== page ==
Truss ruffles City with watchdogs merger plan
Tory leadership frontrunner Liz Truss’s plans to merge three City regulators has created concern that it will stoke some previous shortcomings in the financial services sector.
Ms Truss wants to merge the Financial Conduct Authority (FCA), the Prudential Regulation Authority (PRA), and Payments System Regulator (PSR) into a single body.
Her plans comes as part of a “wider war on technocrats,” according to the Financial Times and follow the FCA coming under scrutiny over its handling of the London Capital & Finance and Blackmore Bonds scandals that saw investors lose millions.
The PRA, a division of the Bank of England, regulates the UK’s largest banks and insurers, while the PSR is a subsidiary of the FCA acting as the world’s first payments system regulator.
Simon Morris, a financial services partner at international law firm CMS, said: “Crashing together the PRA and the FCA would massively distract management focus and disrupt day-to-day operations. This is the last thing industry wants or that consumers would welcome at a time of global instability.”
Mark Bishop, a campaigner for regulatory reform, said: “We tried the ‘omni-regulator’ option before and it led to the global financial crisis. Hence the move to the twin peaks model we have now. This recognises that there are tensions between stability and conduct regulation.
“Truss appears to have noticed there’s a problem with the FCA. The solution is surely to fix the FCA, not to recreate the problem [the FCA] was designed to fix.”
Tom Selby, head of retirement policy at AJ Bell, said: “When applied effectively, regulation can provide vital protection for savers and investors. The FCA, PRA and PSR all play slightly different roles in the UK regulatory system, so it will be important any merger maintains the key protections each individual regulator is currently responsible for.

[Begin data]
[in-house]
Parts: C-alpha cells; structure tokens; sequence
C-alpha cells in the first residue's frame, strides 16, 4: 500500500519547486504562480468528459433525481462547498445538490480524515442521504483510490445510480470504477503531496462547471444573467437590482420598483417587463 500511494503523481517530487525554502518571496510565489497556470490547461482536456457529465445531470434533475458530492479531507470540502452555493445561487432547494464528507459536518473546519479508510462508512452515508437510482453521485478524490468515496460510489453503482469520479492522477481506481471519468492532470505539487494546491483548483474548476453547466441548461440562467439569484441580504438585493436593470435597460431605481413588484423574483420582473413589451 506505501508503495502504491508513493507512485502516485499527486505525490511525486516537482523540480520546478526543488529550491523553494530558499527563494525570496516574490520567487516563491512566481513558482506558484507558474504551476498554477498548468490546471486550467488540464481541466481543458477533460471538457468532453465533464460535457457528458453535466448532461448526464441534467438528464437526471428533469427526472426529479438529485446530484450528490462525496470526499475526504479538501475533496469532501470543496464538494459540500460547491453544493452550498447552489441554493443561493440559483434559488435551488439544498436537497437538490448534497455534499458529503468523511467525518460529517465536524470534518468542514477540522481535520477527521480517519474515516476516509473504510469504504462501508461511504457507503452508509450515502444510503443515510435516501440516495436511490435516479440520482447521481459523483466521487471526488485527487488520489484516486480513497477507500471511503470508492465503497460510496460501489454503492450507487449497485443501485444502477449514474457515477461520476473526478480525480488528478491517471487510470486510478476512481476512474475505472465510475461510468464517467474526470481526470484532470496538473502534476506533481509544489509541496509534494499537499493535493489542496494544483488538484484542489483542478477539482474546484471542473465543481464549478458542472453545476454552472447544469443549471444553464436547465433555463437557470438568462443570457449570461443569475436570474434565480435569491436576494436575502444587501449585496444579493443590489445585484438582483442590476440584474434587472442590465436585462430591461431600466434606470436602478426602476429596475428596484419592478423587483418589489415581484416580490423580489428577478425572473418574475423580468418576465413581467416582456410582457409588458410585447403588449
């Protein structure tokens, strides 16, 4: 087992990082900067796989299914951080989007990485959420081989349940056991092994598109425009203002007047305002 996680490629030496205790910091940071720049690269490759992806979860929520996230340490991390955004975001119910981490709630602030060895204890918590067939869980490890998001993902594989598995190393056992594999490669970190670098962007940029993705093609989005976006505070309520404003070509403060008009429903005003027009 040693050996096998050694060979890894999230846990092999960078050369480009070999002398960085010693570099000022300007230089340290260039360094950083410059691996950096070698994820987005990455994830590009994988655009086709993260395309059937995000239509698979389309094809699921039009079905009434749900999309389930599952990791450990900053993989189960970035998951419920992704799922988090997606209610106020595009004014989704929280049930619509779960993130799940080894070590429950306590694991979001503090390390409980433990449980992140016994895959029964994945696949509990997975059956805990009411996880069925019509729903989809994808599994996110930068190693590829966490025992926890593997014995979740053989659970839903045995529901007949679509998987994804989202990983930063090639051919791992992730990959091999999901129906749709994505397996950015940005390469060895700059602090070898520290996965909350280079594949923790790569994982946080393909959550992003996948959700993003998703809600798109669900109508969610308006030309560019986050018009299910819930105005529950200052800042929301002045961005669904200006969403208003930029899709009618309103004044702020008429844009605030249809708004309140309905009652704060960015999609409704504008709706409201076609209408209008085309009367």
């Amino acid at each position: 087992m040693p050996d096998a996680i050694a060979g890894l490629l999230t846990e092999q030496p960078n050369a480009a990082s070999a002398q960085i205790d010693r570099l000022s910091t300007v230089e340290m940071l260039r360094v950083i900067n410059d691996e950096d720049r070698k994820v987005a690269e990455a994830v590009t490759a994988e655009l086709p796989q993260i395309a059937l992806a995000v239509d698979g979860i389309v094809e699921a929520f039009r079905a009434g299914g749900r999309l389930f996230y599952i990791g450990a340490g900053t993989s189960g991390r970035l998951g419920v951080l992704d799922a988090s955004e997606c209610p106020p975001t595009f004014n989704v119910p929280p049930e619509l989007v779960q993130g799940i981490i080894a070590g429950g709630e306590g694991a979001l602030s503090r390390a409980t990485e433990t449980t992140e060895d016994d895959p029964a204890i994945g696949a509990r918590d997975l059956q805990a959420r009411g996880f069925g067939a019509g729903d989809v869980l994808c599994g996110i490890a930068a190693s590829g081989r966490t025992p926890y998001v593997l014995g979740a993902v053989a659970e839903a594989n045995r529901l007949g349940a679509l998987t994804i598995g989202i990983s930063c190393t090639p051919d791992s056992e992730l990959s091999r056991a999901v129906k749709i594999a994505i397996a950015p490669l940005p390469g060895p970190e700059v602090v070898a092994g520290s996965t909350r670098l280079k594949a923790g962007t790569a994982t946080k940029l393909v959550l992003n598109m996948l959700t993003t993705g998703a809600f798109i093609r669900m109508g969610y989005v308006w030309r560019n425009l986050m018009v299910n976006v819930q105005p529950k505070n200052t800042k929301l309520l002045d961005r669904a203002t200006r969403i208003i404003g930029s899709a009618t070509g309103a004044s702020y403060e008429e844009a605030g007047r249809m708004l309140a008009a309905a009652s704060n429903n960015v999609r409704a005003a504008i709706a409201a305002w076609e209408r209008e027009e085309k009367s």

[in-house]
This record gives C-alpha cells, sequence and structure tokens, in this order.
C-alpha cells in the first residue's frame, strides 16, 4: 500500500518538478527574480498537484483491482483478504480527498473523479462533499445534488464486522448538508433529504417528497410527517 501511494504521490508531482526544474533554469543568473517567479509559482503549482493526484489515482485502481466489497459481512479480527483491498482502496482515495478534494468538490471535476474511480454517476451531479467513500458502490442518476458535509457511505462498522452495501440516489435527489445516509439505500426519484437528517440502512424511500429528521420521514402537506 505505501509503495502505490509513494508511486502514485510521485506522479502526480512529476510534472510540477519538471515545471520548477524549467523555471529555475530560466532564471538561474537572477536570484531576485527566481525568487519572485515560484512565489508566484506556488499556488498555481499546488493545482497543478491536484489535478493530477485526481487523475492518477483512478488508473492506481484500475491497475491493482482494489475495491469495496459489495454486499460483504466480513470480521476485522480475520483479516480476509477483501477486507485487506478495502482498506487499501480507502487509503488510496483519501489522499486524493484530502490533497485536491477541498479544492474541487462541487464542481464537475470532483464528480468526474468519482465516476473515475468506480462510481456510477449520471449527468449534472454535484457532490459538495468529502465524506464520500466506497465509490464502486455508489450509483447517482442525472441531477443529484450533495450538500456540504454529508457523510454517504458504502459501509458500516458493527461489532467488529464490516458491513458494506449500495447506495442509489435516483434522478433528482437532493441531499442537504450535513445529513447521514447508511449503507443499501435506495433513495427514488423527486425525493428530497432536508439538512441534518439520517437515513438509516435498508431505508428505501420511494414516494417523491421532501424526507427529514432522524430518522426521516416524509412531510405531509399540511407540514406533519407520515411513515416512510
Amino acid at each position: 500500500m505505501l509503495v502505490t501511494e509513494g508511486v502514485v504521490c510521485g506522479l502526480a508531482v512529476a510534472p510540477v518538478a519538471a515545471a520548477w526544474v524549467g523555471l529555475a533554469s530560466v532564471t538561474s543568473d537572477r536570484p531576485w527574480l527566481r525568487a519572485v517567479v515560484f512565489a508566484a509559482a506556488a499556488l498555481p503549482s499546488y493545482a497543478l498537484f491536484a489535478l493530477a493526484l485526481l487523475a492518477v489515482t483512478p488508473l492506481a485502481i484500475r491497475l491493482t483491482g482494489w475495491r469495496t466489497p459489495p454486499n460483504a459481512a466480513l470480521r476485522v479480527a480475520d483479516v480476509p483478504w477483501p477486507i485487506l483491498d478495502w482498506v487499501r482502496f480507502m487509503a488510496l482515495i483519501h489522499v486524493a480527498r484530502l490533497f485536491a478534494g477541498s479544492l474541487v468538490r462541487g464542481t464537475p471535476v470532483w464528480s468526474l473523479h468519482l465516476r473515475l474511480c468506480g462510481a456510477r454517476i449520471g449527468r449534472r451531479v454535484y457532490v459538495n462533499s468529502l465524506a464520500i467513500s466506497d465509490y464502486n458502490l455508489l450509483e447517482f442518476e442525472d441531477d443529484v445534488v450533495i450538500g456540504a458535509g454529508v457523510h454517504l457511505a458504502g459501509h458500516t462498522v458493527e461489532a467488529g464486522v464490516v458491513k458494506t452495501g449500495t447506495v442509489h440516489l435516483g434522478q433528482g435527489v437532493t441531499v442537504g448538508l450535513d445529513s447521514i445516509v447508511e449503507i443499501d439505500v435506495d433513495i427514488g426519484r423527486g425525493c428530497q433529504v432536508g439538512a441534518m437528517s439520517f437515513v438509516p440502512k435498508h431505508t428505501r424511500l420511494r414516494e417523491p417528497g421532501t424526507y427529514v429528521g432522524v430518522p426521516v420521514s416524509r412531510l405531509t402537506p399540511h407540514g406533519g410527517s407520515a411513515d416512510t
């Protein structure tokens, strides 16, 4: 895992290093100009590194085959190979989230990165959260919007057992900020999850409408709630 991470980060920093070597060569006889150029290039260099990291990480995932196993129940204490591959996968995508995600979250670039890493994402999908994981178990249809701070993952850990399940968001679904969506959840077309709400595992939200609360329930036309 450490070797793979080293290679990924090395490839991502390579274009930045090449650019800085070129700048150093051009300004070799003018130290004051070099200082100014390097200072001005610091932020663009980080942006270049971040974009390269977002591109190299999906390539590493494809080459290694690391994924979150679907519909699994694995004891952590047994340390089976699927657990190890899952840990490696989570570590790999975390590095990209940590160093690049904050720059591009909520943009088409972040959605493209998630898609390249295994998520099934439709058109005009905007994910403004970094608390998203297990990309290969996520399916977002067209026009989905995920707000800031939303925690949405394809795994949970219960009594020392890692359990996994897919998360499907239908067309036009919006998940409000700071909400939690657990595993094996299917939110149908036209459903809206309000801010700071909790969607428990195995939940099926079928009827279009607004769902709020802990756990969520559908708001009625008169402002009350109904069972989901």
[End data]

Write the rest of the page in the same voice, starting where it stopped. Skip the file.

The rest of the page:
“The former city regulator, the Financial Services Authority (FSA), was carved up in the aftermath of the financial crisis. Reversing that move to bring regulatory powers under one roof again would be a major undertaking.
“There is arguably a stronger case for folding at least some of the responsibilities of The Pensions Regulator (TPR) into the FCA. From an end saver’s perspective, there is often very little difference between a trust-based pension, which is regulated by TPR, and a contract-based pension, regulated by the FCA.
“While TPR and the FCA often work together, they continue to set rules independently. Having two regulators for what is essentially the same product carries the constant risk of inefficiency, with rules either duplicated or applied in different ways.
“This can also lead to wasted resources and confusion, particularly for businesses which operate in both the trust and contract-based pensions worlds. At the very least, a review of whether TPR’s regulation of trust-based defined contribution (DC) schemes could be carried out more effectively by the FCA would seem to have some merit.”